+Commissioned by Rhizome.org+
Interview with Adam Greenfield by Christina Ray
I recently met up with Adam Greenfield, author of Everyware: The Dawning Age of Ubiquitous Computing, to discuss the book's ideas over coffee. Everyware was published in 2006 and draws upon Adam's background as a user experience consultant and critical futurist to describe the subtle yet persistent diffusion of computing technology into the landscape. Against the espresso machine hum, the cafe's iPod shuffling through indie rock tunes, and the register jingle, we talked about speed and convenience as the seductions that drive our increasingly mediated reality. And we pondered the cultural, ecological, and ethical costs of living with everyware and where we go from here.
CR: From where we are right now, what kinds of everyware or pre- everyware can you identify?
AG: Remember when you were a kid, and you were first writing letters to your friends, and you'd lavish a ridiculous amount of detail on the return address? "127 North Van Pelt Street, Philadelphia, Pennsylvania, 19103, USA, North America, Earth, the Solar System"? It turns out that "where," in the everyware context, is a little like that -- in order to give you an answer as to "where I am right now," in the sense that's most relevant to this discussion, I'd have to specify all the situations and contexts in which I'm presently implicated.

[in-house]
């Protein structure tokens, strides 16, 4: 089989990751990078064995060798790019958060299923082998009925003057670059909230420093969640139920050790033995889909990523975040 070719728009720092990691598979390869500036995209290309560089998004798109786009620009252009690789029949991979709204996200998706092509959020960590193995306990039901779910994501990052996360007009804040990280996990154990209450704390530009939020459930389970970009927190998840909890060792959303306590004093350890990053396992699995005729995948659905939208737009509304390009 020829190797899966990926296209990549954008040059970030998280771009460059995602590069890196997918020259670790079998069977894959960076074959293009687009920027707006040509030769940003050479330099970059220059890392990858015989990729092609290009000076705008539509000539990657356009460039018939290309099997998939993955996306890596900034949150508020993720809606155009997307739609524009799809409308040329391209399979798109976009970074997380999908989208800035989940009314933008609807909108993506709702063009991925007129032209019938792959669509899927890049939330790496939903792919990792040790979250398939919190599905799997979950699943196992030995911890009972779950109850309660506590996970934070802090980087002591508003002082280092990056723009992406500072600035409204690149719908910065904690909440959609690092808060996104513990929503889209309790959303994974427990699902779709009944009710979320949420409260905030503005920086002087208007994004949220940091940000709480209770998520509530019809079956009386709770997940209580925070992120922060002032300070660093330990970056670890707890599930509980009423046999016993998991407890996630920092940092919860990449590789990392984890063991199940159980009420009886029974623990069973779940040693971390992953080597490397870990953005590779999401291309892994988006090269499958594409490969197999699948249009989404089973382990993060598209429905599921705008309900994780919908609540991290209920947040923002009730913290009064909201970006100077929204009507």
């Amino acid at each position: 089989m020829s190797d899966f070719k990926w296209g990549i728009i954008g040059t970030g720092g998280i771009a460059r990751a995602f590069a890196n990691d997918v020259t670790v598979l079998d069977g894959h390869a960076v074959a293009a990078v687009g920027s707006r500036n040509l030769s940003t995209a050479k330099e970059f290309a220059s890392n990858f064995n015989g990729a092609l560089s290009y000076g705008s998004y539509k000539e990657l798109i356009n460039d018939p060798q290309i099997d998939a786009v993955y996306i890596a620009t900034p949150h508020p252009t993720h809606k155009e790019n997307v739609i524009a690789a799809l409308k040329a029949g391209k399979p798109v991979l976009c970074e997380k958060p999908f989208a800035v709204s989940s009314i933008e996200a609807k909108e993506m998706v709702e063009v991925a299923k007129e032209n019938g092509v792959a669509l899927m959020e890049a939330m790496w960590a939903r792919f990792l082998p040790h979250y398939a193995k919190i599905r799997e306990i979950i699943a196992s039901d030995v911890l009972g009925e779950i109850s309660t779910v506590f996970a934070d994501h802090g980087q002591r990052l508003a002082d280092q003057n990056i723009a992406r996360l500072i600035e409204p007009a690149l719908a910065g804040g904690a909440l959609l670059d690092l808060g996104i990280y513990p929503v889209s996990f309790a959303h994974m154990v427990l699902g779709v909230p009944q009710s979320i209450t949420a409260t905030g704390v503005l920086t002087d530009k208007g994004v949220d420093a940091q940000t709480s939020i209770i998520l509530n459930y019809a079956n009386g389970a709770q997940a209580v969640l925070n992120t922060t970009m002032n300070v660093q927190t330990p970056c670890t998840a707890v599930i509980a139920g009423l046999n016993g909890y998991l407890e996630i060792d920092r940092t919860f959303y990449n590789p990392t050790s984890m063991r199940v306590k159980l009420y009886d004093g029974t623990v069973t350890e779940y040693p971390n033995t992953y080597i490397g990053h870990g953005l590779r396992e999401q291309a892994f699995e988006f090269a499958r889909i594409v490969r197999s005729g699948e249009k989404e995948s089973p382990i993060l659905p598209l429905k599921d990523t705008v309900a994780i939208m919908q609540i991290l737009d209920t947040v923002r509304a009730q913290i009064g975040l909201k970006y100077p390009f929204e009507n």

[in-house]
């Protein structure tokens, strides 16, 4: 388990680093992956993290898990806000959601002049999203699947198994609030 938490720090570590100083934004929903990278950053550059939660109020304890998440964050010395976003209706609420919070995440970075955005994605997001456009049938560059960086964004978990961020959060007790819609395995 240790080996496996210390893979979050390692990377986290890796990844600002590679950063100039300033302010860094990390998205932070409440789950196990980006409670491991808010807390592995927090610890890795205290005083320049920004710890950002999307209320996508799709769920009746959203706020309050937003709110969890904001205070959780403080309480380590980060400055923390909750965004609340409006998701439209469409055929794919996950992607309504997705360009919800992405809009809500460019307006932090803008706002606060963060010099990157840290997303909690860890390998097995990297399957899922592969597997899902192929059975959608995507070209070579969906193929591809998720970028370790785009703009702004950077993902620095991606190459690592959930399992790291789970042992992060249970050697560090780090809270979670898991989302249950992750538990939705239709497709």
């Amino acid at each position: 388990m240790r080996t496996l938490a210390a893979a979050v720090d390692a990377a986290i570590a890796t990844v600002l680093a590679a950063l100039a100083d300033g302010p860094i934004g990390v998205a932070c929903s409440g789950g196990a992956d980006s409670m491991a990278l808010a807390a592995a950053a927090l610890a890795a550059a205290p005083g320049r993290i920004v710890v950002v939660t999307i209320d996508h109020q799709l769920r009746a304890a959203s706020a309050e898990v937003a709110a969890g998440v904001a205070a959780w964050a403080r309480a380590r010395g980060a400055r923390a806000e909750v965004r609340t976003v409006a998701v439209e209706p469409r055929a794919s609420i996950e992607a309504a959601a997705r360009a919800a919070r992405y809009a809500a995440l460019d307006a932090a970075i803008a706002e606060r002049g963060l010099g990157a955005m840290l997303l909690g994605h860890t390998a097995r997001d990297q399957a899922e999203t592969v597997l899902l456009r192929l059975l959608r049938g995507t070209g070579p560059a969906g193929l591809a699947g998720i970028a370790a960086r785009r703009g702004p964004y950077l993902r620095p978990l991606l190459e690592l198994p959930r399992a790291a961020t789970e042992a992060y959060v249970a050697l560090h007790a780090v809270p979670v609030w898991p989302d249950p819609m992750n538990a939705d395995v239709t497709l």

Some of these situations are physical, and they're unfolding at a nested series of scales. So I'm simultaneously in the United States, and in Brooklyn, and at the given address of this cafe. And, of course, I also happen to be in a room, and sitting at a table, and in close proximity to an array of tools and devices at that scale.
At the most global scale, I'm already implicated in ubiquitous systems, at this very moment, by dint of those ghostly traces of me that exist in networked databases -- property register, driver's license, utility accounts -- and which associate me with this location. Those, in turn, can be correlated with an IP address that locates me virtually. In front of me are my mobile phone and wallet and transit pass, lying on the table, and those things are all either presently networked or designed to be used with the global information network.
Increasingly, we inhabit what I think of as an order of networked things. I think of each of them, as diverse and heterogeneous and apparently unrelated as they are, as nothing other than tendrils of ubiquity. All that would be necessary for these things to constitute everyware, in the sense I discuss in the book, is for them to start talking to one another -- and we're already beginning to see the signs of just such a convergence.
All of this is a way of saying that, if you want to detect the traces of emergent ubiquity in the world around you, it can't hurt to cultivate a certain sense of the paranoid-critical. Look around you: It's there to be seen, if you have but the eyes to see it.